US8631769Aug 4, 2009Jan 21, 2014Hurst Boiler & Welding Company, Inc.Firetube steam boiler having improved efficiency
US20030132542 *Jun 4, 2002Jul 17, 2003Penske Composites, Inc.Fastener retention foam sheet and associated methods
WO2005074758A1 *Feb 7, 2005Aug 18, 2005Linde Kältetechnik GmbH & Co. KGCooling shelf, and method for the production thereof
WO2009015674A1 *Jul 31, 2007Feb 5, 2009Carrier CorporationRefrigerated sales furniture and arrangement of at least two such refrigerated sales furnitures
Classifications
U.S. Classification52/309.9, 52/787.11, 52/309.2, 52/309.7, 52/364
International ClassificationA47F3/04, F25D23/06
Cooperative ClassificationF25D23/067, F25D23/064, A47F3/0482
European ClassificationA47F3/04D, F25D23/06B2, F25D23/06C2
Legal Events
DateCodeEventDescription
Feb 6, 1981ASAssignment
Owner name: MARLEY-WYLAIN COMPANY THE
Free format text: CHANGE OF NAME;ASSIGNOR:WYLAIN, INC.;REEL/FRAME:003827/0418
Effective date: 19800604
Apr 26, 1982ASAssignment
Owner name: FRIEDRICH AIR CONDITIONING AND REFRIGERATION CO. I
Free format text: ASSIGNMENT OF ASSIGNORS INTEREST.;ASSIGNOR:MARLEY-WYLAIN COMPANY,THE,;REEL/FRAME:003984/0037
Effective date: 19820422
May 18, 1982ASAssignment
Owner name: FRIEDRICH AIR CONDITIONING & REFRIGERATION CO.
Free format text: MERGER;ASSIGNORS:FRIEDRICH AIR CONDITIONING & REFRIGERATION CO. (MERGED INTO);FRIEDRICH COMPANY THE(CHANGED TO);REEL/FRAME:003990/0256
Effective date: 19810507
Aug 29, 1983ASAssignment
Owner name: FRIEDRICH COMPANY THE, A TX CORP.
Free format text: ASSIGNMENT OF ASSIGNORS INTEREST.;ASSIGNOR:MARLEY-WYLAIN COMPANY THE;REEL/FRAME:004168/0908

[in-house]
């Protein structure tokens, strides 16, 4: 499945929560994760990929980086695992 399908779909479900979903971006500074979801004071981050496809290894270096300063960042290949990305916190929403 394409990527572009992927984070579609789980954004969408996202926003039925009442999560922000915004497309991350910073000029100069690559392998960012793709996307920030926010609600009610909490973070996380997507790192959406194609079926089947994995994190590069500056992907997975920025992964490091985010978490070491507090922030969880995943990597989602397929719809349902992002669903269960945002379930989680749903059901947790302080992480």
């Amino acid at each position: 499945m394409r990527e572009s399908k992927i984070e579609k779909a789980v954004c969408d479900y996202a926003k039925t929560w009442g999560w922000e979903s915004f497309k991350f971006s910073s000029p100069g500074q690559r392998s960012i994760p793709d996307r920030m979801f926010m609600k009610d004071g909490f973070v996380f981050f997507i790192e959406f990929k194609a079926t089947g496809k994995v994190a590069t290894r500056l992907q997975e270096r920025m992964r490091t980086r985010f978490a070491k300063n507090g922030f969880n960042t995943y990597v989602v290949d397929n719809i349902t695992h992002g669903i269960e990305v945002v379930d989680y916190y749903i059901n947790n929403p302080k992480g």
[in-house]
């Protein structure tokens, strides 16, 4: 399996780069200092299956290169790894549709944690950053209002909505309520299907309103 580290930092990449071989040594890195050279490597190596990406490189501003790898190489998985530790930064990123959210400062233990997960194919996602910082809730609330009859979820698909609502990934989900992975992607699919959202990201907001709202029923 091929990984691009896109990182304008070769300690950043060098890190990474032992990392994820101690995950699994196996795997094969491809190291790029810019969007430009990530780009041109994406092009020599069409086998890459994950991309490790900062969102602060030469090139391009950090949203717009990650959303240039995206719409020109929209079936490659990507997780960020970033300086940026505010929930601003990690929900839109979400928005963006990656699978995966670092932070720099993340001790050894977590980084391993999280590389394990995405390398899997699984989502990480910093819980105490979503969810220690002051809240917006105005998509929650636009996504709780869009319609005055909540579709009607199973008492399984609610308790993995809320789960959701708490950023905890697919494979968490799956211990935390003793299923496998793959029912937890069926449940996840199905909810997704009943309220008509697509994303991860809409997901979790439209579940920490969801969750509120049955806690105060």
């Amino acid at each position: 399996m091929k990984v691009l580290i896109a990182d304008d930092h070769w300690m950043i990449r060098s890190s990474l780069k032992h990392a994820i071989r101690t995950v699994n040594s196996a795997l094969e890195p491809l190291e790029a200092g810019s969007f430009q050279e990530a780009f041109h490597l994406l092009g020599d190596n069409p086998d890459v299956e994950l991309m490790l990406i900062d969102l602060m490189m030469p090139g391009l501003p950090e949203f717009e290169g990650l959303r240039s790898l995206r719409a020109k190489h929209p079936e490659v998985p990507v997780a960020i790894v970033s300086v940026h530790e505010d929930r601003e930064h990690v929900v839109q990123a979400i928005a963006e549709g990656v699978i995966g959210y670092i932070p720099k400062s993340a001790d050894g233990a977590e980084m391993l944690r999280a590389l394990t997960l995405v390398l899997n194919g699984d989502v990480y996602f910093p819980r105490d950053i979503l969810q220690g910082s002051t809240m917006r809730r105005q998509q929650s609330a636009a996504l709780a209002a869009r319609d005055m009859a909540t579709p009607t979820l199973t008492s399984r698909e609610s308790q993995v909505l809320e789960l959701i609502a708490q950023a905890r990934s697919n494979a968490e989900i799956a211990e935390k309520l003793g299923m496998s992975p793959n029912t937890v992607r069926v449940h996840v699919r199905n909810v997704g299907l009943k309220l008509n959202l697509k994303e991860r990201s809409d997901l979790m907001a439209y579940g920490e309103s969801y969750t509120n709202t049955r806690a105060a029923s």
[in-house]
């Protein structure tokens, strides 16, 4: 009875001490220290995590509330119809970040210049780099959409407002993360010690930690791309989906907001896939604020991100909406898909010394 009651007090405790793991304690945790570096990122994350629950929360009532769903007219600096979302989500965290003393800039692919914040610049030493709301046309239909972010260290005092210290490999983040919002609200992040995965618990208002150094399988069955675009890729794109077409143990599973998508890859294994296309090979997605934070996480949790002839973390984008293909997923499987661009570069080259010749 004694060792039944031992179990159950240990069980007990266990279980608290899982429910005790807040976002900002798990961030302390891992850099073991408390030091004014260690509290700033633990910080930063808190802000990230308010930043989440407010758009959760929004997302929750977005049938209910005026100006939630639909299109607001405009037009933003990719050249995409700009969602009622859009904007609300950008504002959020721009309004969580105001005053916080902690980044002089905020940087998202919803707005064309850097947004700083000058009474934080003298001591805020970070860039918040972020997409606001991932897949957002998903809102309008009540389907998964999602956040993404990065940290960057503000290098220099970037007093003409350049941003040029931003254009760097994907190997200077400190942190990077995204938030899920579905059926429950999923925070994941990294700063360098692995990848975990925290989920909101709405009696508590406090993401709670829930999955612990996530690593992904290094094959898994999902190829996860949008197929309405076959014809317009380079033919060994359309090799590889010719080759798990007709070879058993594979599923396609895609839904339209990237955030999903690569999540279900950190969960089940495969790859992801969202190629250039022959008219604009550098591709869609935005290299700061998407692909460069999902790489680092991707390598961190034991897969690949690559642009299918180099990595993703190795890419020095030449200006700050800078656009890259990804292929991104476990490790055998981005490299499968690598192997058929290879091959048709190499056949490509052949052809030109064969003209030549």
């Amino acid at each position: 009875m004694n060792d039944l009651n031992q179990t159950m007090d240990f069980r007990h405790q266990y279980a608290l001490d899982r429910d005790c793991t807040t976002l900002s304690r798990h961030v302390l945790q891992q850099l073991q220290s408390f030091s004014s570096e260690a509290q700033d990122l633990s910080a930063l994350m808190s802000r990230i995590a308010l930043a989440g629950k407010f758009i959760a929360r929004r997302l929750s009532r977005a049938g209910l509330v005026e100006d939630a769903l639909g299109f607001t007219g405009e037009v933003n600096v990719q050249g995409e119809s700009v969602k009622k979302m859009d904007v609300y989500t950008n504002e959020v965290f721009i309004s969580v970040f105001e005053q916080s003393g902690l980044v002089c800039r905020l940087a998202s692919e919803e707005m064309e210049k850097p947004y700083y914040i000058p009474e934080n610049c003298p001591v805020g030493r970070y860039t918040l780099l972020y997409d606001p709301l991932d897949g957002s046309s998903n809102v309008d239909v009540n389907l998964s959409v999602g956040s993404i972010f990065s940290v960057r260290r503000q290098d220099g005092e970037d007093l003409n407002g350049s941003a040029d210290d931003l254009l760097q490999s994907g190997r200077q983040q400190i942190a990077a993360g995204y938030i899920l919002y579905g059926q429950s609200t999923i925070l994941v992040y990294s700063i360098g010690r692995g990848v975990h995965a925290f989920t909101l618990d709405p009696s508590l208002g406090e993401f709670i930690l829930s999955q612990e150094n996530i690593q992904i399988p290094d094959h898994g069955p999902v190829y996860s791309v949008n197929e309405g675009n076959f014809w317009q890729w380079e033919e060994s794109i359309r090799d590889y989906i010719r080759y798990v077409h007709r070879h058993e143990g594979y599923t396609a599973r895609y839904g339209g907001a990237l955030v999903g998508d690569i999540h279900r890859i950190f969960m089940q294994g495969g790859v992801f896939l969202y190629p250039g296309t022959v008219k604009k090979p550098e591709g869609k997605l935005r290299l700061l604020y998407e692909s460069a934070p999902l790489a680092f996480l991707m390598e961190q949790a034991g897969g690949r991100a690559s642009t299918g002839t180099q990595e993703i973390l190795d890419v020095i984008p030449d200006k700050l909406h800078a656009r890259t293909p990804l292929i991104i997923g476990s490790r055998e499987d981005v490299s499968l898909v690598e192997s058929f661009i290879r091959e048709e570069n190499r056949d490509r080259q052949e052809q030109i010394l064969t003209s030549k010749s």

Effective date: 19830819
Sep 24, 1984ASAssignment
Owner name: CITICORP INDUSTRIAL CREDIT, INC., 717 NORTH HARWOO
Free format text: SECURITY INTEREST;ASSIGNOR:SYNDER GENERAL CORPORATION A TX CORP;REEL/FRAME:004307/0351
Effective date: 19840726
Dec 5, 1985ASAssignment
Owner name: SNYDER GENERAL CORPRATION
Free format text: RELEASED BY SECURED PARTY;ASSIGNOR:CITICORP INDUSTRIAL CREDIT, INC.;REEL/FRAME:004484/0810
Effective date: 19850816
May 21, 1986ASAssignment
Owner name: CITICORP INDUSTRIAL CREDIT, INC.
Free format text: DISCLAIMER OF OWNERSHIP;ASSIGNOR:SNYDER GENERAL;REEL/FRAME:004557/0452
Effective date: 19860506
Owner name: NATIONAL PATENT DEVELOPMENT CORPORATION, 375 PARK
Free format text: DISCLAIMER OF OWNERSHIP;ASSIGNOR:SNYDER GENERAL;REEL/FRAME:004557/0452
Effective date: 19860506
Jun 30, 1988ASAssignment
Owner name: U.S. NATURAL RESOURCES, INC.
Free format text: ASSIGNMENT OF ASSIGNORS INTEREST.;ASSIGNOR:FRIEDRICH AIR CONDITIONING & REFRIGERATION COMPANY, (A TX CORP.);REEL/FRAME:004925/0434
Effective date: 19880620
Apr 6, 1990ASAssignment
Owner name: MCQUAY INC., A CORP. OF MINNESOTA, MINNESOTA
Free format text: RELEASED BY SECURED PARTY;ASSIGNOR:CITICORP NORTH AMERICA, INC.;REEL/FRAME:005278/0013
Effective date: 19881117
Owner name: SNYDERGENERAL CORPORATION, A CORP. OF MINNESOTA, T
Free format text: RELEASED BY SECURED PARTY;ASSIGNOR:CITICORP NORTH AMERICA, INC.;REEL/FRAME:005278/0013
Effective date: 19881117